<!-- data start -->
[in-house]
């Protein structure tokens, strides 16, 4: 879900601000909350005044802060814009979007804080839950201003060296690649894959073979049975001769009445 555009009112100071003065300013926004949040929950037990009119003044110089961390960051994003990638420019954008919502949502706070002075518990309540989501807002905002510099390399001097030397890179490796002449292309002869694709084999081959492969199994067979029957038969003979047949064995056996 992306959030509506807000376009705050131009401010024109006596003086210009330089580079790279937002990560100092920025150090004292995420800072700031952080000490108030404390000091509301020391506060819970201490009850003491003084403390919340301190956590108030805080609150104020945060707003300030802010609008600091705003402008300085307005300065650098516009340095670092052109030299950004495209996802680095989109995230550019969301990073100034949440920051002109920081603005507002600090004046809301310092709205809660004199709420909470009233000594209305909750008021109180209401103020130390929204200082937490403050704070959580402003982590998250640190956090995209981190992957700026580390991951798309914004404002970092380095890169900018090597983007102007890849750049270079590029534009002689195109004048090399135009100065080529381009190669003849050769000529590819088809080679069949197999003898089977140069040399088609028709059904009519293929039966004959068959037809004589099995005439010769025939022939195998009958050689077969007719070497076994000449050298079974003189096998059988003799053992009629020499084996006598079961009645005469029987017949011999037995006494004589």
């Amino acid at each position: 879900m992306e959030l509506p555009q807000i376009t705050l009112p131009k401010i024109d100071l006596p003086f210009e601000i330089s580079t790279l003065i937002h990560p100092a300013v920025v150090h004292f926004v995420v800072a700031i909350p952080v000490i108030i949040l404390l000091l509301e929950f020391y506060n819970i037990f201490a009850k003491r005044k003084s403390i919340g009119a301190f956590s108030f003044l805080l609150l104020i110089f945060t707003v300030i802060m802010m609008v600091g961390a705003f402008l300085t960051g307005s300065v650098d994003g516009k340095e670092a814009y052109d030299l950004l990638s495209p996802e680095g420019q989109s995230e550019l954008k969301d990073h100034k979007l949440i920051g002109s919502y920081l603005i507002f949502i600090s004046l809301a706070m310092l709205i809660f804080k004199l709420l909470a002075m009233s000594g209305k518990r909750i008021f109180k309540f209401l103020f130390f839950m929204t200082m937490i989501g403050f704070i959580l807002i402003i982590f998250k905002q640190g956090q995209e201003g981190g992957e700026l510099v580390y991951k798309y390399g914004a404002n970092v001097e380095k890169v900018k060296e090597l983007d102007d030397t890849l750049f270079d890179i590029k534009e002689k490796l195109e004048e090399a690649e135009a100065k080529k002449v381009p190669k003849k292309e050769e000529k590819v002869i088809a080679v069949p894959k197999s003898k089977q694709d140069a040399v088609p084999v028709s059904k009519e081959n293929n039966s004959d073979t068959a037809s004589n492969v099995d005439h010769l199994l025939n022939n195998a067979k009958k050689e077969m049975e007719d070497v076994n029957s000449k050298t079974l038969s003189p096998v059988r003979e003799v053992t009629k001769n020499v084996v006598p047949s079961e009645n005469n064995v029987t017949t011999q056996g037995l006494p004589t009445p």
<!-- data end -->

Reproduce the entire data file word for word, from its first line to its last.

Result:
[in-house]
């Protein structure tokens, strides 16, 4: 879900601000909350005044802060814009979007804080839950201003060296690649894959073979049975001769009445 555009009112100071003065300013926004949040929950037990009119003044110089961390960051994003990638420019954008919502949502706070002075518990309540989501807002905002510099390399001097030397890179490796002449292309002869694709084999081959492969199994067979029957038969003979047949064995056996 992306959030509506807000376009705050131009401010024109006596003086210009330089580079790279937002990560100092920025150090004292995420800072700031952080000490108030404390000091509301020391506060819970201490009850003491003084403390919340301190956590108030805080609150104020945060707003300030802010609008600091705003402008300085307005300065650098516009340095670092052109030299950004495209996802680095989109995230550019969301990073100034949440920051002109920081603005507002600090004046809301310092709205809660004199709420909470009233000594209305909750008021109180209401103020130390929204200082937490403050704070959580402003982590998250640190956090995209981190992957700026580390991951798309914004404002970092380095890169900018090597983007102007890849750049270079590029534009002689195109004048090399135009100065080529381009190669003849050769000529590819088809080679069949197999003898089977140069040399088609028709059904009519293929039966004959068959037809004589099995005439010769025939022939195998009958050689077969007719070497076994000449050298079974003189096998059988003799053992009629020499084996006598079961009645005469029987017949011999037995006494004589």
């Amino acid at each position: 879900m992306e959030l509506p555009q807000i376009t705050l009112p131009k401010i024109d100071l006596p003086f210009e601000i330089s580079t790279l003065i937002h990560p100092a300013v920025v150090h004292f926004v995420v800072a700031i909350p952080v000490i108030i949040l404390l000091l509301e929950f020391y506060n819970i037990f201490a009850k003491r005044k003084s403390i919340g009119a301190f956590s108030f003044l805080l609150l104020i110089f945060t707003v300030i802060m802010m609008v600091g961390a705003f402008l300085t960051g307005s300065v650098d994003g516009k340095e670092a814009y052109d030299l950004l990638s495209p996802e680095g420019q989109s995230e550019l954008k969301d990073h100034k979007l949440i920051g002109s919502y920081l603005i507002f949502i600090s004046l809301a706070m310092l709205i809660f804080k004199l709420l909470a002075m009233s000594g209305k518990r909750i008021f109180k309540f209401l103020f130390f839950m929204t200082m937490i989501g403050f704070i959580l807002i402003i982590f998250k905002q640190g956090q995209e201003g981190g992957e700026l510099v580390y991951k798309y390399g914004a404002n970092v001097e380095k890169v900018k060296e090597l983007d102007d030397t890849l750049f270079d890179i590029k534009e002689k490796l195109e004048e090399a690649e135009a100065k080529k002449v381009p190669k003849k292309e050769e000529k590819v002869i088809a080679v069949p894959k197999s003898k089977q694709d140069a040399v088609p084999v028709s059904k009519e081959n293929n039966s004959d073979t068959a037809s004589n492969v099995d005439h010769l199994l025939n022939n195998a067979k009958k050689e077969m049975e007719d070497v076994n029957s000449k050298t079974l038969s003189p096998v059988r003979e003799v053992t009629k001769n020499v084996v006598p047949s079961e009645n005469n064995v029987t017949t011999q056996g037995l006494p004589t009445p």